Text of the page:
Despite the title, this film doesn’t solely revolve around its female cast. The most notable of Bachelorette’s men is the endlessly charismatic Adam Scott as Gena’s high school boyfriend Clyde. They were best friends and in love, until he betrayed her in a way that she hasn’t forgotten in the years that have passed since. Yet Clyde and Gena still have an undeniable bond and a chemistry that can’t even be quenched by their bitterness. Scott and Caplan play off of each other delightfully, and Scott proves that even when playing somewhat of a douchebag (a la Stepbrothers) there’s just still something about him you want to watch. The other men who come into play, apart from Becky’s love-struck groom Dale (played by the genuinely sweet Hayes MacArthur) are Kyle Bornheimer, as the high school drug dealer who still has a crush on Katie despite the fact that she’s not the manic pixie dream girl he thought she was in school, and James Marsden, as the confident smooth-talker who is the only person not afraid to tell Regan that she’s the one making herself crazy, and over the wrong things. The men are just as flawed and realistic as the women they end up paired with, which is what makes the romantic subplots amidst all of the chaos far easier to swallow.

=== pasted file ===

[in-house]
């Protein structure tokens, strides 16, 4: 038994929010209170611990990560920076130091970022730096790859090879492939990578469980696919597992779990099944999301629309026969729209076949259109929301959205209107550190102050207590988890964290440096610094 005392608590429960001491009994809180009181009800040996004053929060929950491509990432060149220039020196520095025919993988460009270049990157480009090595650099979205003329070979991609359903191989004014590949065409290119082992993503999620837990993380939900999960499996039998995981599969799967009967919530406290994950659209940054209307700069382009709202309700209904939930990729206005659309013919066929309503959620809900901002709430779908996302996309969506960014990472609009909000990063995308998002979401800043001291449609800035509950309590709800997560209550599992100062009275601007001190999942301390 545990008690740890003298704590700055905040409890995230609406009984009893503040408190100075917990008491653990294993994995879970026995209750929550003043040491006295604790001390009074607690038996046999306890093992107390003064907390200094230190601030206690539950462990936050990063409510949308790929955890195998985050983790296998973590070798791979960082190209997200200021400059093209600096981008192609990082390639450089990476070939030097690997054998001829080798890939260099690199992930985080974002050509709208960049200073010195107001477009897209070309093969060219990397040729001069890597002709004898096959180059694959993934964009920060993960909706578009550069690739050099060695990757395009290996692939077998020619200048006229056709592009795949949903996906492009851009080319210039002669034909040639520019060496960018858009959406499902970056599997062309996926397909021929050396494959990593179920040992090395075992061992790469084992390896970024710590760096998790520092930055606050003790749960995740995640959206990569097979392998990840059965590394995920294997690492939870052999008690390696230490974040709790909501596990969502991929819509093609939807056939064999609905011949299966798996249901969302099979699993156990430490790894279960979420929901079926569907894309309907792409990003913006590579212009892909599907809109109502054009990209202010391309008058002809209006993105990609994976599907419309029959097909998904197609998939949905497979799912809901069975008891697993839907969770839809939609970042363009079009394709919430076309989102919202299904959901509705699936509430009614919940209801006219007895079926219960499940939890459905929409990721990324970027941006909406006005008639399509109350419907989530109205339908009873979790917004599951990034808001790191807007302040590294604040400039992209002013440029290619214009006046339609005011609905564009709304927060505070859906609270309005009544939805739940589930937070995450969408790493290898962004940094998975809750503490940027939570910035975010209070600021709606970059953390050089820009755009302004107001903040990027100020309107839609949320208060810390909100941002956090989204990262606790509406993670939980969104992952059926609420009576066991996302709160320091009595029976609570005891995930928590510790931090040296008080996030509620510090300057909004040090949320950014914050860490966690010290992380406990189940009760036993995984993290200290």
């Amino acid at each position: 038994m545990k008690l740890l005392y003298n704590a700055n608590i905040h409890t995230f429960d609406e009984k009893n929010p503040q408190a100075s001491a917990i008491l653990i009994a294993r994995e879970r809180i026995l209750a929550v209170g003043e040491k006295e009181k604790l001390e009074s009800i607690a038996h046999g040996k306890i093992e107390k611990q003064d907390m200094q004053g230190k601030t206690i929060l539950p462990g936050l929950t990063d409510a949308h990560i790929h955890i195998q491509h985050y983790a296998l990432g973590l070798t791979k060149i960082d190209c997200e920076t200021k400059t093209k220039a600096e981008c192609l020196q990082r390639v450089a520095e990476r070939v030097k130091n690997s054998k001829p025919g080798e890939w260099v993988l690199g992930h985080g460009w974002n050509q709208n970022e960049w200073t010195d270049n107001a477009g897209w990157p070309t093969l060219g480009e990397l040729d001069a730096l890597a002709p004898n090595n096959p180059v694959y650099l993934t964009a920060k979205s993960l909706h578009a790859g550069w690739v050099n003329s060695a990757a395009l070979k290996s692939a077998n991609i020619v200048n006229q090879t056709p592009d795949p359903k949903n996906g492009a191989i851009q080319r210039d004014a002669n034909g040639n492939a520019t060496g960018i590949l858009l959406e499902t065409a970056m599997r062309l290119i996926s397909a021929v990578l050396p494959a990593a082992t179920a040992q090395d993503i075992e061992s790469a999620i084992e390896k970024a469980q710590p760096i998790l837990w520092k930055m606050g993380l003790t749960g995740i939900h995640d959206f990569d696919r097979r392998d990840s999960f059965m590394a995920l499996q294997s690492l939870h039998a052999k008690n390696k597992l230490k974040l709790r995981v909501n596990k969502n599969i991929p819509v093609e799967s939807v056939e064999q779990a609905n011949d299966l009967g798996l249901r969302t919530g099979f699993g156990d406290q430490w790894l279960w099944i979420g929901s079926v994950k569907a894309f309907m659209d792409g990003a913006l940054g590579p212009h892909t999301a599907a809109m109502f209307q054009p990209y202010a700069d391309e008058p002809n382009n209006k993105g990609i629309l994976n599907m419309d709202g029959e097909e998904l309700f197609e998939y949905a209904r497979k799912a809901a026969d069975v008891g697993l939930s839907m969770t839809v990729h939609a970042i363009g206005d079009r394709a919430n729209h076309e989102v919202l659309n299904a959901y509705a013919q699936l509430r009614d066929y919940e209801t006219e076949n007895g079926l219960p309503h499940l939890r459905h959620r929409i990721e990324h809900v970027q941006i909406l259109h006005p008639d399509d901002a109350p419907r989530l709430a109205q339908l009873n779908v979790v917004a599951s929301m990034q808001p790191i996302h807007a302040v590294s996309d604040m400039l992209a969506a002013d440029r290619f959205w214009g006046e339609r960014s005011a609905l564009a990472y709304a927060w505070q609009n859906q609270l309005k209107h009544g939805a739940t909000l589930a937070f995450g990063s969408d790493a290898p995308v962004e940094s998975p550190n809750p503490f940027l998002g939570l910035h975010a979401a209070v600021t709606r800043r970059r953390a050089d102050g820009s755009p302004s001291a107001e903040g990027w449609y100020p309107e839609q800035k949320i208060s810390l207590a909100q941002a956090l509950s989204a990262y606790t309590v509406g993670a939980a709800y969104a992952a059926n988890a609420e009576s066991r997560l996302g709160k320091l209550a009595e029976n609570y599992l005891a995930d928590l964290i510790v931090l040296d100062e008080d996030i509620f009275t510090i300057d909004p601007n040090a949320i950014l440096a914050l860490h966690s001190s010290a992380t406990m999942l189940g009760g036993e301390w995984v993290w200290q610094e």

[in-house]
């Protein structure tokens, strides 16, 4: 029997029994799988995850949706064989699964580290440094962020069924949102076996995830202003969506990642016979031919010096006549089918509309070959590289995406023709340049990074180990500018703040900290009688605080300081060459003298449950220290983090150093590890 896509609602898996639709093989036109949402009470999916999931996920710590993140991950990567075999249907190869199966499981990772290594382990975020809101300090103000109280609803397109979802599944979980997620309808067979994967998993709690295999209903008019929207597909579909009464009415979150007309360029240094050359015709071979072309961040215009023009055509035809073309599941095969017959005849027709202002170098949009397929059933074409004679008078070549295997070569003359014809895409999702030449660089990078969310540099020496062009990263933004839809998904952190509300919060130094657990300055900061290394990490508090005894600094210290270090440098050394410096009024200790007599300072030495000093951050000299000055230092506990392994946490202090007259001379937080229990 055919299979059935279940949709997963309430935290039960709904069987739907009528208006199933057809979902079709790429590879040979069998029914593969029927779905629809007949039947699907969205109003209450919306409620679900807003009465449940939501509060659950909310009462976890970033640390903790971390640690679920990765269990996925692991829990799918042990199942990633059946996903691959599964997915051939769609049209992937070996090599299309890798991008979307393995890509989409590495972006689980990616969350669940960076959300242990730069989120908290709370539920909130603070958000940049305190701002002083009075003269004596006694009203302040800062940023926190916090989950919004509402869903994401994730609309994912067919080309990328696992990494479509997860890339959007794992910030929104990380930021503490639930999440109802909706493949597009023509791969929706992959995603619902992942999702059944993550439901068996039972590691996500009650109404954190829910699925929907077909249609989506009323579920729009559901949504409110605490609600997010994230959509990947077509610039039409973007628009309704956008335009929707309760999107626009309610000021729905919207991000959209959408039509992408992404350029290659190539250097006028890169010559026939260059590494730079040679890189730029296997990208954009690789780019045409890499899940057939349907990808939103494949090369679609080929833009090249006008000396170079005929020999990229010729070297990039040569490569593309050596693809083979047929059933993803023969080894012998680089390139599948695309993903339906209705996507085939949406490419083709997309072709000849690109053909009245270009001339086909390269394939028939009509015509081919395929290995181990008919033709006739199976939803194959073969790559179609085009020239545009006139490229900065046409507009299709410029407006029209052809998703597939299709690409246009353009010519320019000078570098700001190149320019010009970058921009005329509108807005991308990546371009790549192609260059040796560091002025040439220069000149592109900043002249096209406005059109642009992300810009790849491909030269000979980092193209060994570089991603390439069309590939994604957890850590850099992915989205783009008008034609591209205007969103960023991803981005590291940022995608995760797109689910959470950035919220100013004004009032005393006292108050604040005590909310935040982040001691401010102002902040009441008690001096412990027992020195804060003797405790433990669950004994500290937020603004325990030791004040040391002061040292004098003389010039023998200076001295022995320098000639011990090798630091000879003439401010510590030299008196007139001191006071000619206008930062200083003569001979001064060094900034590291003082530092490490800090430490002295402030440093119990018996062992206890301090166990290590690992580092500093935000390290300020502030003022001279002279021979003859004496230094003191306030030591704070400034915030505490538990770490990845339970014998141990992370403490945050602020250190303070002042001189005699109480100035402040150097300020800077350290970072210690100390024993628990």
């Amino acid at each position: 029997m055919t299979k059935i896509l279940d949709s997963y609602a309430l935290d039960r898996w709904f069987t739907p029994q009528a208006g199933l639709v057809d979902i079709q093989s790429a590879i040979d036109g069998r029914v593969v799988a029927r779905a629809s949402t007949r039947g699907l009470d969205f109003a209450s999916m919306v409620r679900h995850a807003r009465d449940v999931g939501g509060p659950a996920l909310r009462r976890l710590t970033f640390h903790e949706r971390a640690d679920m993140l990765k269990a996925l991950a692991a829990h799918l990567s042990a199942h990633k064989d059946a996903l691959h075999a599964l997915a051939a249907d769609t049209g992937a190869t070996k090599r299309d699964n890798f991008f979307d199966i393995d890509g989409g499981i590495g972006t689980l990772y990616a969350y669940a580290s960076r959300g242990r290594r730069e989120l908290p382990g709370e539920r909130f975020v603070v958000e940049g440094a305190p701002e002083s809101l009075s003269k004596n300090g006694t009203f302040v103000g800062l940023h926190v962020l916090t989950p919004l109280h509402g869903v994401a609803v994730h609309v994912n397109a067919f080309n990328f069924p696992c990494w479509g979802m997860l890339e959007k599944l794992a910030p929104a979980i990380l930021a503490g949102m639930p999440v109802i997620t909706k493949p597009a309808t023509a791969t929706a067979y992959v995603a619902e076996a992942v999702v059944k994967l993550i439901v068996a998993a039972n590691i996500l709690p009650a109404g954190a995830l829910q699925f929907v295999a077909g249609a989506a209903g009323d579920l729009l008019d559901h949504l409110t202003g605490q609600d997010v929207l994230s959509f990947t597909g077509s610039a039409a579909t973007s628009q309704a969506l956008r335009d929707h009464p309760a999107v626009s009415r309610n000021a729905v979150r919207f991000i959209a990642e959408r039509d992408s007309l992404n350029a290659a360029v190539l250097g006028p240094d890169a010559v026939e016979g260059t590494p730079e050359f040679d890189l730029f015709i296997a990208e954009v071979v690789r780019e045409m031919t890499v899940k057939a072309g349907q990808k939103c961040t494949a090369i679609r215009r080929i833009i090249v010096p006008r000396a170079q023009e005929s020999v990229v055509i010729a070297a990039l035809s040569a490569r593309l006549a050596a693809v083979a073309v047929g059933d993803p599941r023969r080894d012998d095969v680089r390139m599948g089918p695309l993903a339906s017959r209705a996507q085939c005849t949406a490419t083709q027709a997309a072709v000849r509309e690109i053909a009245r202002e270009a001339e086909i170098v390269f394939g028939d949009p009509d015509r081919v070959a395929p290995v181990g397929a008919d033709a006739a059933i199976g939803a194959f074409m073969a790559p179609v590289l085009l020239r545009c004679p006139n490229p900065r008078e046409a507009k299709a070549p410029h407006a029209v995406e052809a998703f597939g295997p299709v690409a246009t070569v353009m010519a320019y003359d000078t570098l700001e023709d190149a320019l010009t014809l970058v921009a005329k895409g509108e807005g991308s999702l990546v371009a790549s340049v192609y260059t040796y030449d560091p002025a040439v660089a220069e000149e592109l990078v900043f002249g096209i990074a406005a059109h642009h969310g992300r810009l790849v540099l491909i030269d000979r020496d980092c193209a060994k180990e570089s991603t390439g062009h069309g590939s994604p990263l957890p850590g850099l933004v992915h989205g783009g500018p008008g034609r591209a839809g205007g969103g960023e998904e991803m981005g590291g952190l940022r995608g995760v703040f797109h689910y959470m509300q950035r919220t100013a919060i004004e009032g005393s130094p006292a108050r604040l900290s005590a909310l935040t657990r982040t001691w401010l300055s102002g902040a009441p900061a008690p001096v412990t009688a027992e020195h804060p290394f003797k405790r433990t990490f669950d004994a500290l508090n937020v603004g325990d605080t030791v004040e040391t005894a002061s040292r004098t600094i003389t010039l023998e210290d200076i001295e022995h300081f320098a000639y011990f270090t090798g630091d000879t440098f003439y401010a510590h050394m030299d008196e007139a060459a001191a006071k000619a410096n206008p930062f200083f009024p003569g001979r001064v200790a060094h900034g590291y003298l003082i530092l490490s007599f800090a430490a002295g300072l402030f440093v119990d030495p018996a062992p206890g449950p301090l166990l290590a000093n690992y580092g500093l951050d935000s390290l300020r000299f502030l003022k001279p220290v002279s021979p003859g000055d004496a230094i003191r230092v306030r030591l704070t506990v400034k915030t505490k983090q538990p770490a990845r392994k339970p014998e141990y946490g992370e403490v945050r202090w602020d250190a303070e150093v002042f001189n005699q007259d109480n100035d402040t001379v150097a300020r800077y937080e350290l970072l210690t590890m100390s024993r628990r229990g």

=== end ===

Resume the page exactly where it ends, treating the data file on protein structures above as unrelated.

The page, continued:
To say that a group of such screwed-up women are possibly the most realistic group of women I have ever seen on the screen might seem sexist and demeaning, but the truth is, these women are far more relatable than the average romantic comedy heroine whose biggest problems are inexplicable clumsiness, putting her career over her love life, and having hair that is too shiny. Real girls can’t take film girls like this seriously. However, Regan, Jenna, and Katie are girls who don’t know where their place is in the adult world, and continuously self-sabotage themselves in their confusion in ways that can be literally life-threatening. They have real problems that are kind of scary, but because of the film’s deft script are depressing, cringe-worthy, and hilarious all at the same time. The fact that the film walks such a tightrope between pure comedy and angst-ridden ranting is what makes it such a remarkable feat and a testament to the talent of everyone involved. Bachelorette is an emotional roller coaster of a comedy, and a dark one at that, but it’s definitely worth experiencing, especially if one can relate to what is happening onscreen.
"Bachelorette" opens September 7, 2012 and is rated R. Comedy. Written and directed by Leslye Headland. Starring Isla Fisher, Kirsten Dunst, Lizzy Caplan.